Reply | Report abusive comment
  • George Guynn, JrJanuary 19, 2014 - 1:02 pm

    The Mister, great comments and you are 100% on track, as usual! The special interest money trail guarantees big problems and no results from Common Core. We don't need another Agenda 21 promotion program. This country needs people that think, not dumped down salves on the global plantation.

    Reply | Report abusive comment
.

Solano News

Records detail shooting victim’s court history

By Jess Sullivan | From Page: A3, 16 Comments | Gallery

 
 
Free Healthier Living workshops begin this week

By Kevin W. Green | From Page: A5

Frazier to deliver keynote at Solano EDC event

By Kevin W. Green | From Page: B10

 
25th annual Rush Ranch Open House on April calendar

By Ryan McCarthy | From Page: A2

 
Helen Mirren film set for debut

By Amy Maginnis-Honey | From Page: B9 | Gallery

 
 
Saturday Club schedules Shower of Flowers event

By Amy Maginnis-Honey | From Page: A5

WIB to host regional career fair

By Kevin W. Green | From Page: B10 | Gallery

 
Group plans Haiti missions fundraisers

By Amy Maginnis-Honey | From Page: A5, 2 Comments

Travel presentation ready to roll in Vacaville

By Amy Maginnis-Honey | From Page: A5

 
.

US / World

 
 
Ex-FBI agent sentenced to 10 years in Afghan kickback scheme

By The Associated Press | From Page: B2

 
BNSF railroad adds new safety rules for crude oil trains

By The Associated Press | From Page: B2

 
California leaders routinely use private email

By The Associated Press | From Page: B2, 1 Comment

 
Endangered bighorn sheep moved to Yosemite, Sequoia parks

By The Associated Press | From Page: A10 | Gallery

An apple a day may not keep the doctor away, study says

By The Associated Press | From Page: B2

 
Church van crashes into canal, killing 8 and injuring 10

By The Associated Press | From Page: B2

 
Tennessee pastor, son who saved 3 boys among Carnegie Heroes

By The Associated Press | From Page: B2

Pentagon chief considers easing of enlistment standards

By The Associated Press | From Page: B10

 
NSA: Car smashes into police vehicle at Fort Meade; 1 dead

By The Associated Press | From Page: B2 | Gallery

Former Israeli Premier Olmert convicted in corruption case

By The Associated Press | From Page: B2

 
Prosecutors: Co-pilot treated for suicidal tendencies

By The Associated Press | From Page: B2

Guinea shuts border with Sierra Leone in effort to end Ebola

By The Associated Press | From Page: B2

 
Saudi-led forces strike Yemen rebels, blockade ports

By The Associated Press | From Page: B2

Iran nuclear talks near deadline; differences remain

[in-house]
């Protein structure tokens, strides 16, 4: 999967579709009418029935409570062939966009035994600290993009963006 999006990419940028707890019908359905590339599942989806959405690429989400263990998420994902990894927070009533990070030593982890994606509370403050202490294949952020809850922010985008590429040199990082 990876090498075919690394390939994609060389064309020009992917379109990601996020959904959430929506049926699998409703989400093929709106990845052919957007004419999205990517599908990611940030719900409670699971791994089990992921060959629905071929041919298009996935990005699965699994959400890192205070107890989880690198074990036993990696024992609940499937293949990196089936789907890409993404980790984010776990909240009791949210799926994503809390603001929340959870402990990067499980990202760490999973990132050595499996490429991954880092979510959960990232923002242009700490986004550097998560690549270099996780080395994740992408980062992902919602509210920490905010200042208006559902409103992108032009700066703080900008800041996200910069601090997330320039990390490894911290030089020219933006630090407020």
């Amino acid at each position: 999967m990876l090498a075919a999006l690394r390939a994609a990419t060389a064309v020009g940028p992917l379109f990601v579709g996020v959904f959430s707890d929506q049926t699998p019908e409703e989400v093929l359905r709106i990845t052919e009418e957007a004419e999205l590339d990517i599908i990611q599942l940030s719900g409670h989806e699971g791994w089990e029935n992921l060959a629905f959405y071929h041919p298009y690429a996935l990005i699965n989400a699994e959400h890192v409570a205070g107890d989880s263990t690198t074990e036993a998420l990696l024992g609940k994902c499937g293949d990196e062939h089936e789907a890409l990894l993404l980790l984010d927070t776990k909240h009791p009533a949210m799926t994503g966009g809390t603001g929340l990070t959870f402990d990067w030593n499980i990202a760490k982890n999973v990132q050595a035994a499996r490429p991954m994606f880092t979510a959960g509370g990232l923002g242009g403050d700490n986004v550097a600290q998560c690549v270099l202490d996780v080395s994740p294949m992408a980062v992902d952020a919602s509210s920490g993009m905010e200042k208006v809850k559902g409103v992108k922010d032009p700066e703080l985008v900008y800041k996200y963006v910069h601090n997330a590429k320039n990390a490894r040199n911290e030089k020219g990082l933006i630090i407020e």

By The Associated Press | From Page: B2

 
Prosecution rests its case against Boston Marathon bomber

By The Associated Press | From Page: B2

.

Opinion

Rebuild Gaza to avert next war

By Former President Jimmy Carter | From Page: A13

 
Reid’s US Senate legacy: Obstruction

By Jennifer Rubin | From Page: A13, 5 Comments

State moves up national school spending chart

By Dan Walters | From Page: A13

 
.

Living

Community Calendar: March 31, 2015

By Susan Hiland | From Page: A2

 
.

Entertainment

NBC, Cirque du Soleil bringing ‘The Wiz’ to TV, Broadway

By The Associated Press | From Page: B9

 
Animal Planet lives wild with its new programming slate

By The Associated Press | From Page: B3

 
Attorney: Robin Williams’ wife wants to keep wedding tuxedo

By The Associated Press | From Page: B3

Eliane Elias enjoys musical homecoming on new CD

By The Associated Press | From Page: B3

 
5 things to know about new ‘Daily Show’ anchor Trevor Noah

By The Associated Press | From Page: B3, 1 Comment | Gallery

 
TVGrid March 31

By Daily Republic Syndicated Content | From Page: A11

.

Sports

Four No. 1 seeds in the women’s Final Four

By The Associated Press | From Page: B1

 
UConn reaches 8th straight Final Four with win over Dayton

By The Associated Press | From Page: B1

Grizzlies beat Kings 97-83 to end three-game skid

By The Associated Press | From Page: B1 | Gallery

 
Cauley-Stein, Kaminsky, Okafor among Wooden Award finalists

By The Associated Press | From Page: B1

Hendricks’ shutout streak ends, Cubs top Giants

By The Associated Press | From Page: B1

 
Lawrie hits 2 homers as A’s rout Rockies 11-2

By The Associated Press | From Page: B1

Montoya has swagger back, but also shows softer side

By The Associated Press | From Page: B1 | Gallery

 
A year later than expected, Michigan St back in Final Four

By The Associated Press | From Page: B1